Sara Samarasinghe, Duplicates (iTeen Books, 2010)
full disclosure: a copy of this book was sent to me free by the author.
I have reviewed a couple of Sara Samarasinghe’s books in the past. (I should have reviewed this one much earlier than I am. Ms. Samarasinghe was kind enough to fire me off a copy in the mail back in the dark ages of 2011. It got misplaced in a move and I didn’t find it again until last month.) So some of this is likely to sound familiar, if you’ve read those reviews. On the other hand, there is more to say about Duplicates, as of this writing Samarasinghe’s most recent novel. She’s not there yet, but there was a breakthrough here that was much-needed.
Plot: in a not-too-far-future America, the world is divided into two. “Normal” humans live in huge above-ground city-states; their duplicates live underground. Science has mastered the art of human cloning, and now every newborn is cloned. If something happens to the person in the above-ground world (short, one assumes, of dying of old age), the duplicate is recruited to take his or her place (or provide replacement parts, which is mentioned but never explored in detail. Parts: The Clonus Horror this ain’t). As we open, the hosts of a number of close-knit duplicates all have their stars rising at the same time. Sterling has just been elected leaser of her above-ground city-state; Sydney, her duplicate, is one of the most popular coeds in the duplicates’ underground city. While she’s worried about her relationship with socialite Dante, who seems to live for nothing but synthetic alcohol and clubbing, there’s no denying the two of them make a fine-looking couple. Dante’s primary, Damon, is the leader of those same scientists, and Damon takes an interest in Sterling. But is that interest purely romantic, or are there ulterior motives? In the world of high-power politics, anything is possible…
The big thing here: I mentioned in those previous reviews that Samarasinghe’s conflicts often felt shallow and were very easily overcome with a bit of conversation. Such is not the case in Duplicates. Samarasinghe has attempted to tackle big, complex conflicts before (Broken Angel is about decimated familial relationships and alcohol abuse), but the characters’ reactions to those issues never went below the surface. Here Samarasinghe takes as her theme science run rampant, and she is far more willing to examine the implications of that theme in detail. This makes the book’s central theme feel much more weighty than that in Broken Angel, even if that theme is far less intimate. The predictable, and very welcome, side effect is that Samarasinghe’s characters had to grow in complexity to match the theme, and she pulled it off. Sterling, Sydney, and crew are the best characters Samarasinghe has written to date.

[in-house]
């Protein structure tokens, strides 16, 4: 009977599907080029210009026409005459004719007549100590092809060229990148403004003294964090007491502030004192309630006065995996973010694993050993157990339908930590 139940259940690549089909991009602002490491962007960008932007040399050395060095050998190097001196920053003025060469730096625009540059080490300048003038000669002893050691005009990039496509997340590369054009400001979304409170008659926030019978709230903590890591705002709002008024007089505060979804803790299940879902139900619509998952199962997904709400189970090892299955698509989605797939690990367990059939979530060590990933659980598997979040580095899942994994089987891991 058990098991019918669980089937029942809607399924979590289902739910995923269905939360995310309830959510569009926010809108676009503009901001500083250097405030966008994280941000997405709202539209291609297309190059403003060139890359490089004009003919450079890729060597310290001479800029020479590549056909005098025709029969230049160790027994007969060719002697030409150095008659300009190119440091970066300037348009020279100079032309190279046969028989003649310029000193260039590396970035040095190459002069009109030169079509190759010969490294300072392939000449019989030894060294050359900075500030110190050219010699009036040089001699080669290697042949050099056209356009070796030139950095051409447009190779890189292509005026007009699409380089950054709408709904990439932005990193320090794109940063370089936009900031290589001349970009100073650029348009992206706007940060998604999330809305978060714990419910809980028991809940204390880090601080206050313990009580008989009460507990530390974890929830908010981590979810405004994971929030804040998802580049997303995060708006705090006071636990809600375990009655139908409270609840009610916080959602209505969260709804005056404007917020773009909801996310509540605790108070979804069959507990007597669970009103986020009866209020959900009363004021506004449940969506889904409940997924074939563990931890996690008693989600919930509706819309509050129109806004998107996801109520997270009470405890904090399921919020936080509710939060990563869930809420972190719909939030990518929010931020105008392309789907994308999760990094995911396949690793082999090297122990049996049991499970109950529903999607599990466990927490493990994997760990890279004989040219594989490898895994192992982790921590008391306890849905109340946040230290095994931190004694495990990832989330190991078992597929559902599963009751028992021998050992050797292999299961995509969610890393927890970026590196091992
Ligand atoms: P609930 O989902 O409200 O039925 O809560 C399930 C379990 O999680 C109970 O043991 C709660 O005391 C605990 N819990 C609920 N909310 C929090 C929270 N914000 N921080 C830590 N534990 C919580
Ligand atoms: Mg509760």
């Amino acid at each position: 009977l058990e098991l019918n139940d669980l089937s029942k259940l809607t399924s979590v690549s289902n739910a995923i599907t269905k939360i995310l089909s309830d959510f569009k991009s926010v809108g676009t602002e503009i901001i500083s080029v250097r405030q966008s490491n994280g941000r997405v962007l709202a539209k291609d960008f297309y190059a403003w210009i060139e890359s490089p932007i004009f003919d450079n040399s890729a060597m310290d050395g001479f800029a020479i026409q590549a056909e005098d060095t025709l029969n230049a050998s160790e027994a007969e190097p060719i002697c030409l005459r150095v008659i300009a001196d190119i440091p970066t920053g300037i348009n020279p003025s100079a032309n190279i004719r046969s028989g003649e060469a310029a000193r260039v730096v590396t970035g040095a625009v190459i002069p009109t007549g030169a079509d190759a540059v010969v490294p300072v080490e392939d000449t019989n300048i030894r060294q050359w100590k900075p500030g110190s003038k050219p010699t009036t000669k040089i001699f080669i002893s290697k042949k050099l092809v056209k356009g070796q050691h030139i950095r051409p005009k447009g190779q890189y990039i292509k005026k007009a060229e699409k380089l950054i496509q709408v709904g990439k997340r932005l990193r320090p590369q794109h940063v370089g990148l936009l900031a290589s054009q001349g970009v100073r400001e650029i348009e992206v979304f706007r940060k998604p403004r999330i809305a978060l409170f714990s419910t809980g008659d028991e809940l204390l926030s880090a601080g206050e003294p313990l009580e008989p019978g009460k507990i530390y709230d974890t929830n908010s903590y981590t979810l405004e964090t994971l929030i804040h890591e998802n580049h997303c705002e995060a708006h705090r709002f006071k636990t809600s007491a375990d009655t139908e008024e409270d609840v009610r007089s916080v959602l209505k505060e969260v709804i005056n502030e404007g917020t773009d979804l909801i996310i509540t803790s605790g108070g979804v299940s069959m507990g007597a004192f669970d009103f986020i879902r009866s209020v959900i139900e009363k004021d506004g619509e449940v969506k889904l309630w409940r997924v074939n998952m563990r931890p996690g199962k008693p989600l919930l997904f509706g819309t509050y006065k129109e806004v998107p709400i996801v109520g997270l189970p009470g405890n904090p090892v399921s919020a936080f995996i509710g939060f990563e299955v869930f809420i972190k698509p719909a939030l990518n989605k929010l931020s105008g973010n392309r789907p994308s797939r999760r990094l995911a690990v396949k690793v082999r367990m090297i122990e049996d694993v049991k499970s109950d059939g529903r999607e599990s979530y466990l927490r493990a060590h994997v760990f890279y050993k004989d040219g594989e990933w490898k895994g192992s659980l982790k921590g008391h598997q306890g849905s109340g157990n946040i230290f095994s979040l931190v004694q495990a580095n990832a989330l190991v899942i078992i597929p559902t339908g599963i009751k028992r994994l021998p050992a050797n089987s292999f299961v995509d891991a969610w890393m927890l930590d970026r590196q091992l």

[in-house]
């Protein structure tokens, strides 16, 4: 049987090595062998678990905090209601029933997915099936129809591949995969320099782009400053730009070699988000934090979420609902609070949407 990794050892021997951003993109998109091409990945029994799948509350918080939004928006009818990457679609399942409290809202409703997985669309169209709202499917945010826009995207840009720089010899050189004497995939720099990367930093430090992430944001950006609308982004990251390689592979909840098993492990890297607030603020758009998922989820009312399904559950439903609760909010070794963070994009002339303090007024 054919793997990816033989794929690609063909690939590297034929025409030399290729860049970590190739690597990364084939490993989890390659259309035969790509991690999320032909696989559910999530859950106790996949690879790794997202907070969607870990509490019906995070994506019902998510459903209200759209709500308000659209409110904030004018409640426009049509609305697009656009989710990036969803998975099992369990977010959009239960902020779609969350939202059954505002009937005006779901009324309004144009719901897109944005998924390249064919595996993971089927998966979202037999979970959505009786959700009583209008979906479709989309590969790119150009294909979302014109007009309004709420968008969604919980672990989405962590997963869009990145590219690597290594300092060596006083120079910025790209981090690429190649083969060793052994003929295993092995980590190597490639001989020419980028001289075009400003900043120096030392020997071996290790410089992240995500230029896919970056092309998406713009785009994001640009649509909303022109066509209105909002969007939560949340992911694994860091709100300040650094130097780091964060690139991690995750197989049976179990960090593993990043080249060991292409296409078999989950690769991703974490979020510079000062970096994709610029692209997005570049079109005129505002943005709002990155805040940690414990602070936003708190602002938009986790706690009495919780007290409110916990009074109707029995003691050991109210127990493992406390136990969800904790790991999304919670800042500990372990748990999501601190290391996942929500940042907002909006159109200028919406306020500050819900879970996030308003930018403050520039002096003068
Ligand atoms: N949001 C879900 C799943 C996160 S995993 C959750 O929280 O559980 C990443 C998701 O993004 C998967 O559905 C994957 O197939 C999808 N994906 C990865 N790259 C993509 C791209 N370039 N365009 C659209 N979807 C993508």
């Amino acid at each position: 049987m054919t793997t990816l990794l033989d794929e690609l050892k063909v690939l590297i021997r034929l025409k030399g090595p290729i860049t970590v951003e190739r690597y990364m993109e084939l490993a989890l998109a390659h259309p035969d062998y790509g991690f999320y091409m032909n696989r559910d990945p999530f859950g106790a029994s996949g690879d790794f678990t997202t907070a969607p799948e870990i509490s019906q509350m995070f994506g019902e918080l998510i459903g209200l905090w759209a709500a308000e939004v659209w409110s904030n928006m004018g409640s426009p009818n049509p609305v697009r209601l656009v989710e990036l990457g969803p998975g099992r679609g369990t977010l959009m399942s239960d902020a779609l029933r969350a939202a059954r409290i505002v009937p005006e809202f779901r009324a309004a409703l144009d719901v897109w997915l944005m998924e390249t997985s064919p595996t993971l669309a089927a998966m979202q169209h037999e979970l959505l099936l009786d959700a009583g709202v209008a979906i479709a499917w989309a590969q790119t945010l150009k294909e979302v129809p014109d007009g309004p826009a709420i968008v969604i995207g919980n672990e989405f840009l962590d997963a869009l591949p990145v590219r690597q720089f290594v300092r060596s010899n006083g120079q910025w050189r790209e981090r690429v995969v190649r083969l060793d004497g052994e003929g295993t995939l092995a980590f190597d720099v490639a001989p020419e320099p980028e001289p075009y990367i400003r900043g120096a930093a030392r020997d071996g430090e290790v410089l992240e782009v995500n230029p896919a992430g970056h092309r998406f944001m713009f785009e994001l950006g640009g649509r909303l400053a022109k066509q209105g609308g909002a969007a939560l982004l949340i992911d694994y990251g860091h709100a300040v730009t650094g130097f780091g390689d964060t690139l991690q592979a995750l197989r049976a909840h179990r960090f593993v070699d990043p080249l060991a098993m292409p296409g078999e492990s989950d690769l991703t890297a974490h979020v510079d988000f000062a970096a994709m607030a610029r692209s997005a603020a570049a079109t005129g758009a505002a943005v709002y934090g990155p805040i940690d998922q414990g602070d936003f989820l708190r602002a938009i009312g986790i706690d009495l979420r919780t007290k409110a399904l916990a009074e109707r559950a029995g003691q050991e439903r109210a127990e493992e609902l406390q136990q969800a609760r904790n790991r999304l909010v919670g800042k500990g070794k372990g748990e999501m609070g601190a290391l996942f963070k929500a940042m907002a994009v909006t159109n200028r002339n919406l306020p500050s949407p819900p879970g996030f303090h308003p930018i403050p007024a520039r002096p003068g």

The downside is that, like a gawky teenaged boy who’s sprung up to six-three without gaining an ounce and is still learning that you can’t get around at six-three the same way you could at five-seven, these central pieces of the book have outstripped some of the ancillary parts of the novel-writing process in Duplicates. Samarasinghe has always taken the “less is more” path where romance is concerned. It’s not a bad approach to take when romance isn’t a key factor in your books, but it felt wrong in Broken Angel and it feels wrong here; after all, the romance between Dante/Damon and Sydney/Sterling is a major factor in the way things turn out (trying not to be too spoily here). We’re invested in the characters, but we never get invested in their emotional interactions on any positive level. Because of that, and because the gawkiness tends to bleed over into the portions of the book where it doesn’t otherwise exist (e.g., the spot-on pacing), it is not as good a book as it could have been. This in no way means you shouldn’t read it, but it’s the kind of book you will get far more out of if you are the kind of person who can listen to a badly-dubbed third generation bootleg of your favorite band and auto-correct it in your head to sound wonderful. ** ½